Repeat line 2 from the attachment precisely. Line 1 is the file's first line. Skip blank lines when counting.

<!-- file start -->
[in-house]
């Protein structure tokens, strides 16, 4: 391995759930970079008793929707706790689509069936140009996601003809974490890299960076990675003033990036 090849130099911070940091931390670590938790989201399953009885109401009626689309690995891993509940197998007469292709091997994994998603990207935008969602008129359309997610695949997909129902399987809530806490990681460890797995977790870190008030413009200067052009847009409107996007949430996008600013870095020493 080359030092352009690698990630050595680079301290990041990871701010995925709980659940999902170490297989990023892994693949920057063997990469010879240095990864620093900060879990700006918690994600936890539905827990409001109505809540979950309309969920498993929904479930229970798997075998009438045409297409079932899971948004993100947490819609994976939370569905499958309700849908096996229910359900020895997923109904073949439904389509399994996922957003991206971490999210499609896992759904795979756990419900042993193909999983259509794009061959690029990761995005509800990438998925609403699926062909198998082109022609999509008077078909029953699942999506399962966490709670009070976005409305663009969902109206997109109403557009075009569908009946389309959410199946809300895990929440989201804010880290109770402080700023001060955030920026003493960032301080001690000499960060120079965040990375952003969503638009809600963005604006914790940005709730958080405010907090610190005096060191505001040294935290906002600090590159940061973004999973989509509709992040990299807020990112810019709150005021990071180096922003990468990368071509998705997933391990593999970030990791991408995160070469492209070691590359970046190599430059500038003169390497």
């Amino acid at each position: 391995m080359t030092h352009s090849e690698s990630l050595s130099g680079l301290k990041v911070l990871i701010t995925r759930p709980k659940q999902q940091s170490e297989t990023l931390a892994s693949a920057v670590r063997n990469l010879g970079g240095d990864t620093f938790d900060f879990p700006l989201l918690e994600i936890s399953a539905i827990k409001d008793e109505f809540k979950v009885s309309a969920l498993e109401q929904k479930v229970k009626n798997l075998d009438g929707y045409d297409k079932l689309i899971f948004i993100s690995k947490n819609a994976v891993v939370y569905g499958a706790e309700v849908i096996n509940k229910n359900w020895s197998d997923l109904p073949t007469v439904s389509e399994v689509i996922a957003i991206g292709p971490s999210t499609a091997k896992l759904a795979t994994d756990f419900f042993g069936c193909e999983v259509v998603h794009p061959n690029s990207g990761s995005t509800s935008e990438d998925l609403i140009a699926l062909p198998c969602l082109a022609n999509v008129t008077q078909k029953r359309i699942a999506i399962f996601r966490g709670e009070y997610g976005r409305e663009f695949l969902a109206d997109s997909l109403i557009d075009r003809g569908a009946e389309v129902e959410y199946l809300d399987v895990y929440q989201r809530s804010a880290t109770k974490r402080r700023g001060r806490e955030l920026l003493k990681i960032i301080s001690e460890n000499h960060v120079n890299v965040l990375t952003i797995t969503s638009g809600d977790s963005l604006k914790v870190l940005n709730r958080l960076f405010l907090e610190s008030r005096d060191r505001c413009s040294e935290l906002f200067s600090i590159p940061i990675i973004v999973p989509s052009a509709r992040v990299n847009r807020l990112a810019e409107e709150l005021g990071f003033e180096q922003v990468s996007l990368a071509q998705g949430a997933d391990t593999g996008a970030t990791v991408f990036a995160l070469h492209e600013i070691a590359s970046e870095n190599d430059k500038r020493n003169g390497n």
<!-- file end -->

């Protein structure tokens, strides 16, 4: 391995759930970079008793929707706790689509069936140009996601003809974490890299960076990675003033990036 090849130099911070940091931390670590938790989201399953009885109401009626689309690995891993509940197998007469292709091997994994998603990207935008969602008129359309997610695949997909129902399987809530806490990681460890797995977790870190008030413009200067052009847009409107996007949430996008600013870095020493 080359030092352009690698990630050595680079301290990041990871701010995925709980659940999902170490297989990023892994693949920057063997990469010879240095990864620093900060879990700006918690994600936890539905827990409001109505809540979950309309969920498993929904479930229970798997075998009438045409297409079932899971948004993100947490819609994976939370569905499958309700849908096996229910359900020895997923109904073949439904389509399994996922957003991206971490999210499609896992759904795979756990419900042993193909999983259509794009061959690029990761995005509800990438998925609403699926062909198998082109022609999509008077078909029953699942999506399962966490709670009070976005409305663009969902109206997109109403557009075009569908009946389309959410199946809300895990929440989201804010880290109770402080700023001060955030920026003493960032301080001690000499960060120079965040990375952003969503638009809600963005604006914790940005709730958080405010907090610190005096060191505001040294935290906002600090590159940061973004999973989509509709992040990299807020990112810019709150005021990071180096922003990468990368071509998705997933391990593999970030990791991408995160070469492209070691590359970046190599430059500038003169390497």